AZBuck
    Well, that's pretty bizarre -- that they didn't build for both platforms. Good to know!

    Quote Originally Posted by Rick Quinn View Post
    It's a nice idea, but they're dreaming if they think people will pay $6.99 per week for the service that's required to actually use their "free" app. I signed up for the free trial (stopping short of paying for anything) and sampled some of the recordings, which probably provide TOO MUCH detail, droning on, a bit like a lecture. No doubt it would be better if I was actually AT the place they're describing; as it was, I got bored pretty quickly. I wonder where they're getting their content?

    Rick
    I am not sure, and not having an iPhone, I didn't test it, as did AZBuck.

    Our idea was to use geo tags tied directly into the app, (which would know the direction and rate of travel of the device) so that the app would say -- "if you look off to the left, at 9:00 you will see a faded sign for the Kokoweef Caverns, home to a mining claim that was once used as an elaborate fallout shelter and is reputed to have an underground stream lined with gold ore. Local mineralogical clubs still schedule meetings to explore the tailings. It is back to being mined and so the area is private property." This is found in the Mountain Pass area of I-15 in California.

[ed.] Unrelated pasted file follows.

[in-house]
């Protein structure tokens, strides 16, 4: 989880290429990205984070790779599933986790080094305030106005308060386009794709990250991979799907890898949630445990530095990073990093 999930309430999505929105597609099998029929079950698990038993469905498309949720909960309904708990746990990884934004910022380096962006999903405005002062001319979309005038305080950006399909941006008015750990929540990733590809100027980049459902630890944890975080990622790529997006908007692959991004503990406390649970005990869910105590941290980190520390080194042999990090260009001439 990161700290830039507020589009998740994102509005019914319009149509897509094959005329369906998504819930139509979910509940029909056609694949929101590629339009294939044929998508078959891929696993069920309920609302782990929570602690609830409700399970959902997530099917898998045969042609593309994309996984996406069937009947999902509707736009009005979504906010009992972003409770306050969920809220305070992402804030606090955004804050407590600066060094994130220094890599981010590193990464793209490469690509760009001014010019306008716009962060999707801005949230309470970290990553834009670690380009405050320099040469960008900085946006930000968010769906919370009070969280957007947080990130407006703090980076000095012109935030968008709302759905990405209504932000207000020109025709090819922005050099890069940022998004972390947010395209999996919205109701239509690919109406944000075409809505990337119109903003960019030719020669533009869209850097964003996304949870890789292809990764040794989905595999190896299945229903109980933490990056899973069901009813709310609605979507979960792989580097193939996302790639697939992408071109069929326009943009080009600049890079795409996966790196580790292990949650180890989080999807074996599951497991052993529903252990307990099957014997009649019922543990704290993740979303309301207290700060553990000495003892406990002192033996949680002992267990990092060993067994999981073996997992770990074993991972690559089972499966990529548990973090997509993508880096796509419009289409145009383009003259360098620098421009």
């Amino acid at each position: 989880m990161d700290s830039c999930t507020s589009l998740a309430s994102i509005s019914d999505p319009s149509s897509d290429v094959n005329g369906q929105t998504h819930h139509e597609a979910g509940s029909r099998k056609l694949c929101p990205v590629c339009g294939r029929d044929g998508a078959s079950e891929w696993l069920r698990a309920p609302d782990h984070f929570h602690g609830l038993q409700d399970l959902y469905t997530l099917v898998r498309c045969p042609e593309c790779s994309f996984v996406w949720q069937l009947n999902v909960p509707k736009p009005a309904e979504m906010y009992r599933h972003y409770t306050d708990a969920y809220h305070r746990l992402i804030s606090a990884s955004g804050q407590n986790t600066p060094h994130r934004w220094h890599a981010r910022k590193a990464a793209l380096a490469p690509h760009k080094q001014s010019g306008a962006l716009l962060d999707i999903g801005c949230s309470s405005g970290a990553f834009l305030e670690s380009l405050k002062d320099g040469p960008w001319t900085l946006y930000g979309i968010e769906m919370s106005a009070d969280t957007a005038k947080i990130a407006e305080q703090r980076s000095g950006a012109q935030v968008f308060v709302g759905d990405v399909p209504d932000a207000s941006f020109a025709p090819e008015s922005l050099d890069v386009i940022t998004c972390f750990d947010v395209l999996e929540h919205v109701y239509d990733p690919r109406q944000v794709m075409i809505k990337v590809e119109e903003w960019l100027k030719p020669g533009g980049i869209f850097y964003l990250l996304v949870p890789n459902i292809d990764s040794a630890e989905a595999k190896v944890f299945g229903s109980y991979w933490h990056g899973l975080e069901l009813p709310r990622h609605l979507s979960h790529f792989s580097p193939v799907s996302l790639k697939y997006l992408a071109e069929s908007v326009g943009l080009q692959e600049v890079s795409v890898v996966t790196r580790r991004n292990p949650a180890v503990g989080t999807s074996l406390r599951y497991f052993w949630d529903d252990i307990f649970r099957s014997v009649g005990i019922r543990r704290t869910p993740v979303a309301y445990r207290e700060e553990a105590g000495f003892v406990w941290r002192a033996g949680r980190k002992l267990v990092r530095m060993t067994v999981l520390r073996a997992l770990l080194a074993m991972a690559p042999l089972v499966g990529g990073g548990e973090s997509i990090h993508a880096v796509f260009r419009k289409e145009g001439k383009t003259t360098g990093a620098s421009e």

Mark

  5. #5
    Join Date
    Mar 2016
    Location
    Phoenix, Arizona
    Posts
    634

    Default Your idea would be a lot more useful!

    This new app is actually less sophisticated than your idea. The app displays a modified Google maps screen that flows along with you as you travel, just like any other GPS or mapping app. If you pass something or stop somewhere that has one of their "stories" associated, you'll see an icon on your screen. You touch the icon, and you get an audio 'lecture' that lasts about 3 minutes. If you see a historical marker, for example, there are good odds that the app will tell you all about it, and in some detail. Cute town? Old mill? Nature preserve? Yup--but when you consider all the stuff that's out there, ain't no way they've got everything covered, and the app never "says" anything, it simply plays recordings on request. It's like a cross between a travel guide and a mini-lecture series on audio book, with a play list specific to your location.

    $6.99 per week is the subscription charge for unlimited access. I'm not sure how easy it is to start and stop it, if you only want to use it for a week or two while you're traveling. Paying that much over a longer term would get awfully expensive!

    Rick

  6. #6
    Join Date
    May 2011
    Location
    Southern California
    Posts
    5,532

    Default

    I'm with Rick - at $7/week, that gets expensive, especially if you can't stop and start it at will!

    I always liked the back of the long strip maps that you'd get from AAA with their TripTik. Their app doesn't have nearly the detailed blurbs that the paper TripTiks have. We haven't gotten a paper TripTik in a few years, mainly because it's pretty redundant to the other stuff we have with us, other than the blurb on the back of the TT maps.

    The other thing that I'd have to wonder about, is how much data that app would use. Some of us travel with minimum data plans.


    Donna